• Working with the Wiard Neural Pulsers 1 5 9 13 17 Despite multiple neurons and patching possibilities, the Wiard module turns out to be a very simplistic A 0 device. As configured, it’s capable of little more than 1 the most basic output sequences. The central role of the clock in rhythm generation makes it nearly ½ B 1 impossible to create irregular patterns. The most ¼ complex output is realized through the techniques of signal duplication, delay, and feedback. C 1 ⅛ Signal duplication has many uses, such as routing D 1 the output of neuron A into both the excitatory input of neuron B and the inhibitory input of neuron C. The firing of A will then make B and C operate very differently at precicely the same moment. Fig. 8 Canonic pulse train of length n, followed by n stages of inactivity, where n is the number of neurons used. Delay is induced by routing a signal into an excitatory input of a neuron with threshold 1, and 1 5 9 13 17 then taking the identical, but one-cycle-behind output. It can be used to unbalance the otherwise static outputs from the clock, when mixed together A 1 through another neuron. 1 ½ B 1 Feedback occurs when a neuron’s output is routed into one of its inputs. As pointed out by Minsky ¼ in his analysis of McCulloch-Pitts, this creates a C 1 1-bit memory, where a neuron’s firing state at time ⅛ t depends upon its firing state at time t - 1.4 D 1 Another of the Neural Pulsers’ strengths is the external output available from each neuron, which makes them capable of driving 4 discrete voices, Fig. 9 Creating an irregular pattern at D by using B as a for example. If delay is implemented serially in delay. each of the 4 neurons, the logical equivalent of a musical canon is produced, as in Figure 8. 5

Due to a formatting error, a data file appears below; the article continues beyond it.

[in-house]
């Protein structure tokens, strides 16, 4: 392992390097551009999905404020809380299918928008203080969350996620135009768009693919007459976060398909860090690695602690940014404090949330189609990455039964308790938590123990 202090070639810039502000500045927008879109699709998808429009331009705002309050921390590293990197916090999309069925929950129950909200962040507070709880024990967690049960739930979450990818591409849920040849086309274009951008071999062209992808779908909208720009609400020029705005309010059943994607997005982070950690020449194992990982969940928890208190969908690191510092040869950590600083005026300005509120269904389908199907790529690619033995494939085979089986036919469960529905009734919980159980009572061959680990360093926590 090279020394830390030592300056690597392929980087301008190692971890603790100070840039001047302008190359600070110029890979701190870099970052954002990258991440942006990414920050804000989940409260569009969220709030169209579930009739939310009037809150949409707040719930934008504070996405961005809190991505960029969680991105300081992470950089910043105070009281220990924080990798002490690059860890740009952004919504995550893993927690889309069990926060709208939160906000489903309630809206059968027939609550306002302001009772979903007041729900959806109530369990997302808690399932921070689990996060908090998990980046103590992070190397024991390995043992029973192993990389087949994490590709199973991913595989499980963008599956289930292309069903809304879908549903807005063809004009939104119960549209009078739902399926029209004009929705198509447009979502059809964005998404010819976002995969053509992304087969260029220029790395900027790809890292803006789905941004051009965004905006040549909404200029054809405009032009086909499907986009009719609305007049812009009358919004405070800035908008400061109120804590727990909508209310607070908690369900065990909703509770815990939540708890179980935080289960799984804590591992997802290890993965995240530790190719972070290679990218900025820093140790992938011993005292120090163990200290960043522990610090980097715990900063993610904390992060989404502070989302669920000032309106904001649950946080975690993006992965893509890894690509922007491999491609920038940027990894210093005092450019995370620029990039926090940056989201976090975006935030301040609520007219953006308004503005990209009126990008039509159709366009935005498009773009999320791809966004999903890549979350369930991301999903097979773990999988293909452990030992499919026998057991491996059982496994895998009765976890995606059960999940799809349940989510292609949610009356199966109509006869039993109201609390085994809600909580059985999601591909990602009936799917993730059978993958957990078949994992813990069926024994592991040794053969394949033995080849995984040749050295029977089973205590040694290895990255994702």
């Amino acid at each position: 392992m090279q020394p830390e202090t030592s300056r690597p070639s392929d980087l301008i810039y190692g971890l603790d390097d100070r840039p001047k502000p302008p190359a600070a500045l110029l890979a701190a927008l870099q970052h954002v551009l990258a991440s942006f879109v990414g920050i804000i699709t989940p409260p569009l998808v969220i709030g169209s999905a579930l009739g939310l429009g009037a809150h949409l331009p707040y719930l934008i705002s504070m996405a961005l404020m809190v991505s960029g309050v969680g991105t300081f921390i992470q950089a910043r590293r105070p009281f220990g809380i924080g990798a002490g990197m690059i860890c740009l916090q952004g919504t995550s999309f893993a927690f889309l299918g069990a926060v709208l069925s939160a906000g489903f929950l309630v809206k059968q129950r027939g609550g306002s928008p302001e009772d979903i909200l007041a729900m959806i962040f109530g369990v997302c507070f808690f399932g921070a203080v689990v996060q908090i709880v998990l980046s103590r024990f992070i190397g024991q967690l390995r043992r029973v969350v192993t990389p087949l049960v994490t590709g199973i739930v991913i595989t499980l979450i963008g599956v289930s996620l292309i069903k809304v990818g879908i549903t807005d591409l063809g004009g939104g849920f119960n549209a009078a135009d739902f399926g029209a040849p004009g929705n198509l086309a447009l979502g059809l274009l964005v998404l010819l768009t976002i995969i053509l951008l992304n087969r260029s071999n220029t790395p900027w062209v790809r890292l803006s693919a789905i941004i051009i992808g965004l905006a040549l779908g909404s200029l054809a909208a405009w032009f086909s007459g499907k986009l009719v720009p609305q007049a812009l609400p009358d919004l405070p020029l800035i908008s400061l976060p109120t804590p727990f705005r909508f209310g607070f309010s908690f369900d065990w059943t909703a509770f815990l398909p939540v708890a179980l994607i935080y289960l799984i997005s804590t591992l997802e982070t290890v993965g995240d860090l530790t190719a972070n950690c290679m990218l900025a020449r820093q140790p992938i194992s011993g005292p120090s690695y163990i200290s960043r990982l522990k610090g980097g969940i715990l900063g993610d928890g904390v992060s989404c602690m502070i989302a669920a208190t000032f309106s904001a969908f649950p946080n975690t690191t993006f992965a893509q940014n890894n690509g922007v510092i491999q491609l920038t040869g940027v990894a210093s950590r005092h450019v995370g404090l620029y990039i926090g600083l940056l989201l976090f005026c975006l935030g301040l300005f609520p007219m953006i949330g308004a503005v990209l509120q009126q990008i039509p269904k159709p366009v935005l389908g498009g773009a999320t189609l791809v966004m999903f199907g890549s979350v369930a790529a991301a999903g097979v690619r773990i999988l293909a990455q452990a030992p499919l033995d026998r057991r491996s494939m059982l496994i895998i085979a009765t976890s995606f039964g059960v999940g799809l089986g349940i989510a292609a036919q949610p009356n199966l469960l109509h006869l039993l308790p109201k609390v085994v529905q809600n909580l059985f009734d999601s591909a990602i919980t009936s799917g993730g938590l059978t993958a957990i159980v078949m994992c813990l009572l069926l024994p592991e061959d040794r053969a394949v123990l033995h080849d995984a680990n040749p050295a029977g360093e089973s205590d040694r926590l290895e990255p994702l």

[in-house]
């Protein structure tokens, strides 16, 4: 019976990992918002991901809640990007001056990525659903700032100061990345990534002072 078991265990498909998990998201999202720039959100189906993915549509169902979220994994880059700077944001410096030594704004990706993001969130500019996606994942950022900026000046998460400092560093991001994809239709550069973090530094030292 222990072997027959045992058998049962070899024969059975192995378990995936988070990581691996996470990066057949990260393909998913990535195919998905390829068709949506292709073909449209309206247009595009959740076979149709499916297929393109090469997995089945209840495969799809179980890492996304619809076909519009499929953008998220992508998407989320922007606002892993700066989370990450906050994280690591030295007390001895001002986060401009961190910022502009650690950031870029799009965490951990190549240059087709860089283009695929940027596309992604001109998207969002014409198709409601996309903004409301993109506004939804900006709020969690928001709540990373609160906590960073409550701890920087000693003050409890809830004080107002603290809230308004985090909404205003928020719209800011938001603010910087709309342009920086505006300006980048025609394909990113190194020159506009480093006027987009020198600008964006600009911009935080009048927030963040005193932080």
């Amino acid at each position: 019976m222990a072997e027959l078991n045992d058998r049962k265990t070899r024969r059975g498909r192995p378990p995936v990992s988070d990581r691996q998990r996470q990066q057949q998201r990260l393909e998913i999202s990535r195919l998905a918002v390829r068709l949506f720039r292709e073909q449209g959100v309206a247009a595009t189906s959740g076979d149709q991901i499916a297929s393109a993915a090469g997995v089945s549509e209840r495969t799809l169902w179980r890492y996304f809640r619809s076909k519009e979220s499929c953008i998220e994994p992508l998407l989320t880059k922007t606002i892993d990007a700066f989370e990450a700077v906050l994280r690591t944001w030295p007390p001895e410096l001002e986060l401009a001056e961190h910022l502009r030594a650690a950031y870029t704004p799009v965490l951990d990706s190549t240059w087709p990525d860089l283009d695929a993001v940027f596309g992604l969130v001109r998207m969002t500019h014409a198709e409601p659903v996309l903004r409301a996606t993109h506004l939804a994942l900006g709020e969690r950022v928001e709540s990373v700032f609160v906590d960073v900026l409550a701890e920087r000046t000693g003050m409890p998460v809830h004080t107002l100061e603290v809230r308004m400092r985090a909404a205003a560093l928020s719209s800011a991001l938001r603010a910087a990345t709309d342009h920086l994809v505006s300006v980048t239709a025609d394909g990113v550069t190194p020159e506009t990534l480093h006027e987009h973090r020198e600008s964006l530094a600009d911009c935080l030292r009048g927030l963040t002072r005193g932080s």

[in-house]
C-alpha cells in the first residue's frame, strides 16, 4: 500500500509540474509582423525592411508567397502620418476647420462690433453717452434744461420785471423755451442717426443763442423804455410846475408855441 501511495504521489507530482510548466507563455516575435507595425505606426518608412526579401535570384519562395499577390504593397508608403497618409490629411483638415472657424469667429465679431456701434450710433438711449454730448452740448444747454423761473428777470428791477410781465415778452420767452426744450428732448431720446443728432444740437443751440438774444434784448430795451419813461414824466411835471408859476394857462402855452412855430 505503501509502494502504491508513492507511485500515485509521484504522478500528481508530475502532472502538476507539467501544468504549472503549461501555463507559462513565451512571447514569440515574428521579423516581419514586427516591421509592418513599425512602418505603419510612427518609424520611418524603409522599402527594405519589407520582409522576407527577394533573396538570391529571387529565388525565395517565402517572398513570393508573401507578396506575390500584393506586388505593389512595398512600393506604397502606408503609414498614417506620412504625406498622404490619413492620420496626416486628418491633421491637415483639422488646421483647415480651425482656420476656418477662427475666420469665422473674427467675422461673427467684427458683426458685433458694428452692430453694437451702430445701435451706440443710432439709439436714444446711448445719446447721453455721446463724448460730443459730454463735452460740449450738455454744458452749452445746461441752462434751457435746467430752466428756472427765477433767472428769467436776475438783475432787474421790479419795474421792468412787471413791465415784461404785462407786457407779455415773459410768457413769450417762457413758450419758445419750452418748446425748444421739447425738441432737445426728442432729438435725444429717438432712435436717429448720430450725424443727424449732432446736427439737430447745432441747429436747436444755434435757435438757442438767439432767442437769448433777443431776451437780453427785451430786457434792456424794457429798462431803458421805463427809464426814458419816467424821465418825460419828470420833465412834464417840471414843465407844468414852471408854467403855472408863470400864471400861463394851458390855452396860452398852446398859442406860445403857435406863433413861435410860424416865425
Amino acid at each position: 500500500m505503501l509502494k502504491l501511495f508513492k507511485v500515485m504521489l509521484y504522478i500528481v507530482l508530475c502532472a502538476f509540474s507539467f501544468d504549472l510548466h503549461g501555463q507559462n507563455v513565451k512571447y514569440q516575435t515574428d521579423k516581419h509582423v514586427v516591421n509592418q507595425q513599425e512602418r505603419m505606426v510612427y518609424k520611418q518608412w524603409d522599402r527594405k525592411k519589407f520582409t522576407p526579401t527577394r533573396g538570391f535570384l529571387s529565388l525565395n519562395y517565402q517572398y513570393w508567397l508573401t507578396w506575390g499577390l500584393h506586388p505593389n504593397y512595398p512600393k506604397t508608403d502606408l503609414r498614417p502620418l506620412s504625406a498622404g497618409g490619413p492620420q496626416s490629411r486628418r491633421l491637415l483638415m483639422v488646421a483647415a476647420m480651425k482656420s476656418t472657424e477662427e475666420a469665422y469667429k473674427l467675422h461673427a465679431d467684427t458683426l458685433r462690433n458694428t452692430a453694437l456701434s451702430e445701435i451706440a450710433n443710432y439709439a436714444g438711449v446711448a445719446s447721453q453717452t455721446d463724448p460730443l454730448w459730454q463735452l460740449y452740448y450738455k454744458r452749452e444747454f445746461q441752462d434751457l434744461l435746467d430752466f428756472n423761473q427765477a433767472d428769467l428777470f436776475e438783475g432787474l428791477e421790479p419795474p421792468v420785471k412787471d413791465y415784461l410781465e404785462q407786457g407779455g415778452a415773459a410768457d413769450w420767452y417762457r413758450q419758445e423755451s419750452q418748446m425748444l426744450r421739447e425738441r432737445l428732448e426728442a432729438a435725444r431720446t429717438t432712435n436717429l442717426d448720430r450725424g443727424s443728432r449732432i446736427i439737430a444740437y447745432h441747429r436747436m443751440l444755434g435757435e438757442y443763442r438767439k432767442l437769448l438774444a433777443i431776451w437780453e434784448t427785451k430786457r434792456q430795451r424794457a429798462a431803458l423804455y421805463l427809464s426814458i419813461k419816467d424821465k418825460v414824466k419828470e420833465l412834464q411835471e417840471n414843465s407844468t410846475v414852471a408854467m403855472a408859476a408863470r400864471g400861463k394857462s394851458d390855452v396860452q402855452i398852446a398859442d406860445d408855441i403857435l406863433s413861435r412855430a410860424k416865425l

• Advancing the Design of the Neural Pulsers I initially thought that the most significant limitation of the Wiard Neural Pulsers was the small number of neurons used. A simple delay function requires one neuron per stage, and functions of any complexity use up the 4 neural elements quickly. Conversely, it is generous to describe any function available from 4 neurons in this implementation as complex. It seemed that the logical answer was simply more neurons, and I estimate that having 10 or so would yield greater possibilities. Still, I don’t imagine that the brute addition of 6 or more neurons would make this system into more than the sum of its parts – what I imagine instead is more of the same. With 36 faceplate elements already, the Fig. 10 Reconfigured Input physical and financial burdens of this method of enhancement rule it stage, featuring a pair out. of subtracting inhibiting inputs. What I’ve done instead is to reevaluate the architecture of the system. Having read Minsky’s excerpt on McCulloch-Pitts cells, I already knew that other implementations were possible. I thought through several uninspiring alternatives before arriving at my solution, which completely reconfigures the input, threshold, and output stages, leaving behind +2 most of the unneccesary restrictions of Richter’s design. +1 0 -1 The first enhancement is to reconfigure the neuron input stage. The Wiard neurons suffer from having their only inhibitory input be one with total precedence. From this point on, I’ll refer to such overriding behavior as a disabling input, because I see enormous potential in introducing a pair of inhibitory inputs which merely subtract from the input value, Fig. 11 Reconfigured Threshold rather than incapacitate a neuron entirely. Sharing equal weighting with and Output stages, with the existing adding excitatory inputs, the new subtracting inhibitory synchronous discrete inputs would expand the range of incremental change available at the outputs for each input summer. Five inputs configured as in Figure 10 can present the possible threshold. levels {+2, +1, 0, -1, -2} and the logical NOT to the threshold comparator. 6